Professor Helen Rees is the Executive Director of the Wits Reproductive Health and HIV Institute (WRHI) of the University of Witwatersrand where she is also an ad hominem professor in the Department of Obstetrics and Gynaecology. She is an Honorary Professor at the London School of Hygiene and Tropical Medicine where she is also the recipient of the 2010 International Health Clarke Lectureship. She is an alumni from Cambridge University and Harvard Business School.
Professor Rees is internationally renowned as an expert in HIV prevention and reproductive health and HIV, and in vaccines and drug regulation, having previously served as the chair of the South African Medicines Control Council. Prof Rees serves on numerous national and international committees and Boards. She is the chair of the World Health Organisation’s Strategic Advisory Group of Experts on Immunization, and also services on WHO’s Global Advisory Committee on Vaccine Safety and is the SAGE focal point for HPV and HIV vaccines. She is currently chairing the SAGE working group on the Use of Vaccines in Humanitarian Emergencies. She is a board member of the International AIDS Vaccine Initiative (IAVI) and serves on the Policy and Programme Committee of the Global Alliance for Vaccines and Immunisation (GAVI). She serves on the scientific advisory committees on microbicides for NIAIDS and for the Population Council. She is a member of the WHO/UNAIDS Working Group on Pre exposure prophylaxis for which she co-chairs the Clinical Sub-Committee. She is the protocol chair of the South African Follow on Consortium for Tenofovir Studies which is implementing the pivotal study to establish the safety and effectiveness of the tenofovir gel microbicide.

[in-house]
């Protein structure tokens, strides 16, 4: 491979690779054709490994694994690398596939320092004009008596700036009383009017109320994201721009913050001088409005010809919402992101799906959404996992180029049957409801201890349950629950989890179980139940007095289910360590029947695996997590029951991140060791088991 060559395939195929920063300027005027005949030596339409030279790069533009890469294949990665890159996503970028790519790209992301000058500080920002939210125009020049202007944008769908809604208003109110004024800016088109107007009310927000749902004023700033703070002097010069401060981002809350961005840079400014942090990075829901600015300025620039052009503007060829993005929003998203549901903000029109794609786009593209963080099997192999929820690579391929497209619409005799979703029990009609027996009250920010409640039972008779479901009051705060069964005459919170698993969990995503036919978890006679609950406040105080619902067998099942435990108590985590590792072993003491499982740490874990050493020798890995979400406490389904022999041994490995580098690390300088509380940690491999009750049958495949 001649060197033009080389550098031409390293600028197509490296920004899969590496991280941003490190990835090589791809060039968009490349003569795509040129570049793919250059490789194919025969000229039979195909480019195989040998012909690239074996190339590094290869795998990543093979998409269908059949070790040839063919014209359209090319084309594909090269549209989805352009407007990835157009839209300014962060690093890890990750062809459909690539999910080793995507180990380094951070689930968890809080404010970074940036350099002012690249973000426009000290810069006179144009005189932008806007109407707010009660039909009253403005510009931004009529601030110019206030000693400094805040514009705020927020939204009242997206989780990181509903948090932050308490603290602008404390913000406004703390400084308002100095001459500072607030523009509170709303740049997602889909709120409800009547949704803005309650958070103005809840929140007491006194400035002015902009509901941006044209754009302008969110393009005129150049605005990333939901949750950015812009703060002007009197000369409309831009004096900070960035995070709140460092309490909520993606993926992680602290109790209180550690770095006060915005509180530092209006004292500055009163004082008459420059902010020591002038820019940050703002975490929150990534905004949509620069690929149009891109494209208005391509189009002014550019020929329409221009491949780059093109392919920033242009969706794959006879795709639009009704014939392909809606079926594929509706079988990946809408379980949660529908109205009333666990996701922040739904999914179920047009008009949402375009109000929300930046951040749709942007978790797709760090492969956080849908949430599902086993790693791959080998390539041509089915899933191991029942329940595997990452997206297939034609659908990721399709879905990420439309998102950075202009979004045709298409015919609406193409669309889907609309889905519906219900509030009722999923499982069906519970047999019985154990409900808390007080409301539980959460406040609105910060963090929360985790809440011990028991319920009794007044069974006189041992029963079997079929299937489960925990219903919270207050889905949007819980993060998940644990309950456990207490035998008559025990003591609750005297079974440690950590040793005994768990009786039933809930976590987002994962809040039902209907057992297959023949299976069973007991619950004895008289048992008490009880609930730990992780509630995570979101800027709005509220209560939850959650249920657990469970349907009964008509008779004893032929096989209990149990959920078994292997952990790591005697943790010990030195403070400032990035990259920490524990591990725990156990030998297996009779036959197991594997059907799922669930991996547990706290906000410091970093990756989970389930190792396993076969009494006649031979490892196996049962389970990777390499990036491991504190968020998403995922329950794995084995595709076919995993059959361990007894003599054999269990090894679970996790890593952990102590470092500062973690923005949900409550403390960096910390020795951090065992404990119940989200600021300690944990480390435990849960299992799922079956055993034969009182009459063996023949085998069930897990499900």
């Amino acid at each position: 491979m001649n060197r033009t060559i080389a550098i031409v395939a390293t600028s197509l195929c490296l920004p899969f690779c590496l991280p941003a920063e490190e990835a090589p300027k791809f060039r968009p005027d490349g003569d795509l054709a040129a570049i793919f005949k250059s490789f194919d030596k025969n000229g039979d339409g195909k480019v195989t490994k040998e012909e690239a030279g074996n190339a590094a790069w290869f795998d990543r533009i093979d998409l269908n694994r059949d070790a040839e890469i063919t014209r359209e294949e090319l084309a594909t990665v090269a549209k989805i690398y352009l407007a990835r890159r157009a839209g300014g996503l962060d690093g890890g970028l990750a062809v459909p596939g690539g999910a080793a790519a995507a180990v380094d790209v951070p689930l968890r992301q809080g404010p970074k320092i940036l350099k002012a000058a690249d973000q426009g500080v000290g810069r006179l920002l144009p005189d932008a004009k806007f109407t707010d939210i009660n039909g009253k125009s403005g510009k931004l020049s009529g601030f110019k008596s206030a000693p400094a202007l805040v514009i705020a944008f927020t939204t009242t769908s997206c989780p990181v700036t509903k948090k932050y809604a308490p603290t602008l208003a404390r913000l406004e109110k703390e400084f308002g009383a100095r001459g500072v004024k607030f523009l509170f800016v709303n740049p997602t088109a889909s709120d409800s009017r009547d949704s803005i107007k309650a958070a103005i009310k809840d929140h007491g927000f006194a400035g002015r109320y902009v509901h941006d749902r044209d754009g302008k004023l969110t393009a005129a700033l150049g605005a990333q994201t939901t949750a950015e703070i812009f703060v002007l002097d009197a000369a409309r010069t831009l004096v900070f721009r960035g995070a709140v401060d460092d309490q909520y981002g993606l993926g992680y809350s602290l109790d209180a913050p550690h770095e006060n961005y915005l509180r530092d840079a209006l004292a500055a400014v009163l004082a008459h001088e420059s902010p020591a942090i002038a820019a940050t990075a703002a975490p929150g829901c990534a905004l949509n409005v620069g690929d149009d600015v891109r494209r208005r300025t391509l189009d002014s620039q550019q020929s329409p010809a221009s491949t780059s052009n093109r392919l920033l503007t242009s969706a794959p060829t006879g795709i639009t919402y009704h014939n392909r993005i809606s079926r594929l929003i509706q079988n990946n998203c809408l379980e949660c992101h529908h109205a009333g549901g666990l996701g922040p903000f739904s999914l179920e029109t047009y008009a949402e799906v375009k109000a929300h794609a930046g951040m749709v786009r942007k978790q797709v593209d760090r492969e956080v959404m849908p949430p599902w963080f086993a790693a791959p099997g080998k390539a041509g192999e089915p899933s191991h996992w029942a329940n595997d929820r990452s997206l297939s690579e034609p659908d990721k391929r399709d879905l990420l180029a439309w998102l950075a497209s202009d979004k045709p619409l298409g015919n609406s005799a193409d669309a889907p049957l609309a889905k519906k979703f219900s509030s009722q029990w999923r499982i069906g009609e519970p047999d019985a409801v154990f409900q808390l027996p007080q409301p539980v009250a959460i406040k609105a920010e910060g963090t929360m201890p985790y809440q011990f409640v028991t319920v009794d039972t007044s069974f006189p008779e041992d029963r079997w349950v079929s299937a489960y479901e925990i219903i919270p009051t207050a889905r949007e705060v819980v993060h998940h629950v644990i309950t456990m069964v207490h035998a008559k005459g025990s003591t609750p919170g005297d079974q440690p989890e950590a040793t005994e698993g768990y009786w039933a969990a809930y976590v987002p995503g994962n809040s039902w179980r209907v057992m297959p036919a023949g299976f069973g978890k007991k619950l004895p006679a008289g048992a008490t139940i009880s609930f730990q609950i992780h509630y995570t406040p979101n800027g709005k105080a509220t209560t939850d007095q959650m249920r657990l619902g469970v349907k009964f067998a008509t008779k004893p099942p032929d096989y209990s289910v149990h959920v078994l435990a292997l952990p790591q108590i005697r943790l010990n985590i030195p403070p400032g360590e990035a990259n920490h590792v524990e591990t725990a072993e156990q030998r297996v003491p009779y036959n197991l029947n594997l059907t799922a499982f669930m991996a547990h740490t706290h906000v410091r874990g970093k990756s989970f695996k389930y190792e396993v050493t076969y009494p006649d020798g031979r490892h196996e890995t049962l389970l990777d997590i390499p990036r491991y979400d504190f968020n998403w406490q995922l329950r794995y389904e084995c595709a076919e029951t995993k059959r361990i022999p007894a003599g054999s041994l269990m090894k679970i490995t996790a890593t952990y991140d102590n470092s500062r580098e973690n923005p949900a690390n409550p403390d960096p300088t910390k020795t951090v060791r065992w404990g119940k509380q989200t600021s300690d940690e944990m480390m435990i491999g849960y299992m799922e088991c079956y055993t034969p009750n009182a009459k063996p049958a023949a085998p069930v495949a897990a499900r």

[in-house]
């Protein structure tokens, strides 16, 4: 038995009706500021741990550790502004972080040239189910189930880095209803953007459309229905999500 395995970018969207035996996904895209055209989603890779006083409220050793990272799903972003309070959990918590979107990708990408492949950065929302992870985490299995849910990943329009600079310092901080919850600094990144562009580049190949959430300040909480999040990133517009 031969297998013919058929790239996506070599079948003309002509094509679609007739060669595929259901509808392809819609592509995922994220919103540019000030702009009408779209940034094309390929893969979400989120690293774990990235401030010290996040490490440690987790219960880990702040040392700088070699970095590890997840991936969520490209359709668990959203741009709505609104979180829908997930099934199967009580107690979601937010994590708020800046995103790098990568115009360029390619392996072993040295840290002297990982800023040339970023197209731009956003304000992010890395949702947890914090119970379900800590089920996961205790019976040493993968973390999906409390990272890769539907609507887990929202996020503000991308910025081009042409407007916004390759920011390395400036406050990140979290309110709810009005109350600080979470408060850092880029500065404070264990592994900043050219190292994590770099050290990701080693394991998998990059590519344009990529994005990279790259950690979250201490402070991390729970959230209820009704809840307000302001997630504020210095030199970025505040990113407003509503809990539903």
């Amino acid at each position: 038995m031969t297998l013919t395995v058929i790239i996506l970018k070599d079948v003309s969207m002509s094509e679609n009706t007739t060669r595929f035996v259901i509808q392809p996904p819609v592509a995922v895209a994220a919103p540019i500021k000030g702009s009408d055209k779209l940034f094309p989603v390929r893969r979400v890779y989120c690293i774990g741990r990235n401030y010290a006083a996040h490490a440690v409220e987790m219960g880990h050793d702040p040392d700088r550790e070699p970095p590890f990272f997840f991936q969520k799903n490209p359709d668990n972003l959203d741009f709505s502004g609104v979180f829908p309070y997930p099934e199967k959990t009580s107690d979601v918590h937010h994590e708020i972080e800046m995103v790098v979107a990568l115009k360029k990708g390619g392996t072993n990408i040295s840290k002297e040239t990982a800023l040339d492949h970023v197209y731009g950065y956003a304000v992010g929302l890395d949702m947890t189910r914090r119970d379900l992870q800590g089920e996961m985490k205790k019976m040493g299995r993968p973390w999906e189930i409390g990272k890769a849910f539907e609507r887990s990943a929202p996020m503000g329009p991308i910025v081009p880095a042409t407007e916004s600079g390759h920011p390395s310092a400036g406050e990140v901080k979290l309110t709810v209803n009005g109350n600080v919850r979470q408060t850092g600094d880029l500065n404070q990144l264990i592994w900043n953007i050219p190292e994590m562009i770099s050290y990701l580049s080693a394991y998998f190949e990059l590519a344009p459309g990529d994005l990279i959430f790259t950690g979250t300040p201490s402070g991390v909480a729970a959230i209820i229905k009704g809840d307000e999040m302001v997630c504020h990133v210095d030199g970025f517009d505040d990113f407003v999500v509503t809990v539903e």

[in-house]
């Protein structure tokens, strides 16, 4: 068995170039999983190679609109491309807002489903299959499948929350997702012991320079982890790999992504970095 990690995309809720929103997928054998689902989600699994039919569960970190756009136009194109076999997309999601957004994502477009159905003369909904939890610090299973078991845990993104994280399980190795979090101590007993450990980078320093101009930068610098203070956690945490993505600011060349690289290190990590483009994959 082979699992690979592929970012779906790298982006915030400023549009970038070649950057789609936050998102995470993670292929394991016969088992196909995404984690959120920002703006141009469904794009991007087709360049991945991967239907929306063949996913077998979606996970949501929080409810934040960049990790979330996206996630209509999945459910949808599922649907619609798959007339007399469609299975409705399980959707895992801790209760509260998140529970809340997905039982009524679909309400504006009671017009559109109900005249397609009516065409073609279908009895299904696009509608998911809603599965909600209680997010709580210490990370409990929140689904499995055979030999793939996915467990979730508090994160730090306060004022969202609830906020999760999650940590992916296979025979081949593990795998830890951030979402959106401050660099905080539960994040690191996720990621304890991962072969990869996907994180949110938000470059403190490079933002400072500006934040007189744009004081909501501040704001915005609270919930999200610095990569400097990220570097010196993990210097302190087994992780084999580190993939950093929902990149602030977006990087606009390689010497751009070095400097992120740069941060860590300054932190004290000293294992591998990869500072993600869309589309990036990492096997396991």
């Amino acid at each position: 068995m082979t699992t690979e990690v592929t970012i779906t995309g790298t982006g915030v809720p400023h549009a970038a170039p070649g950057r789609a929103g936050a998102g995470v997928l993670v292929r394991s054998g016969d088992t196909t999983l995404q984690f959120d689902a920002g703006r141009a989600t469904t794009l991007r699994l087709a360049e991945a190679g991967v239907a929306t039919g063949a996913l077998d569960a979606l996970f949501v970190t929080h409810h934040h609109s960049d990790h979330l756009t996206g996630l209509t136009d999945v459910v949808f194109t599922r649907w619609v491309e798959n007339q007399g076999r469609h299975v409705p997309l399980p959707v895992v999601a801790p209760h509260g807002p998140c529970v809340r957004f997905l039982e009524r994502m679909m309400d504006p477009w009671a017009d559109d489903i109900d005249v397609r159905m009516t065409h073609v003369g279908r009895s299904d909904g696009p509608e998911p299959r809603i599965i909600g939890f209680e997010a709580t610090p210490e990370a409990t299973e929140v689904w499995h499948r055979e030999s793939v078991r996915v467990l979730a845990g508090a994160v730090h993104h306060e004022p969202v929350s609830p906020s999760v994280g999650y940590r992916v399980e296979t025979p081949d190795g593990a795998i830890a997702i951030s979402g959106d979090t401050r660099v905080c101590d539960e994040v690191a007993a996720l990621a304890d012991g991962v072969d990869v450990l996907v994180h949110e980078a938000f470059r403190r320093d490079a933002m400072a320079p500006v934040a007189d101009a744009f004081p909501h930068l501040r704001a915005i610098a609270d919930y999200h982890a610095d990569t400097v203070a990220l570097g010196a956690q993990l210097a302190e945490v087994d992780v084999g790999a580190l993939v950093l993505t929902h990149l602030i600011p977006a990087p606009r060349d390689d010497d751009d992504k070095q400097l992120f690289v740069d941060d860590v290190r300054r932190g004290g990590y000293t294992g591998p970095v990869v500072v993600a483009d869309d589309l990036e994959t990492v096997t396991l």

Professor Rees is a member of South Africa’s National Advisory Group in Immunization. She is the National Co-Chair of the Programme Implementation Committee of the South African National AIDS Council (SANAC) and also chairs the SANAC HIV Prevention Research Committee. She is a member of the National Data Advisory Committee responsible for establishing national health indicators. Prof Rees is the recipient of a number of awards including being the first South African to be awarded the South African Distinguished Scientists Award recognised for their outstanding contribution to improving the quality of life of women. In 2011 she was given the Academy of Science of South Africa’s Gold Award for excellence in Science and contribution to Society. In 2001 she was made an Officer of the British Empire for her contribution to the South African health sector and to international health.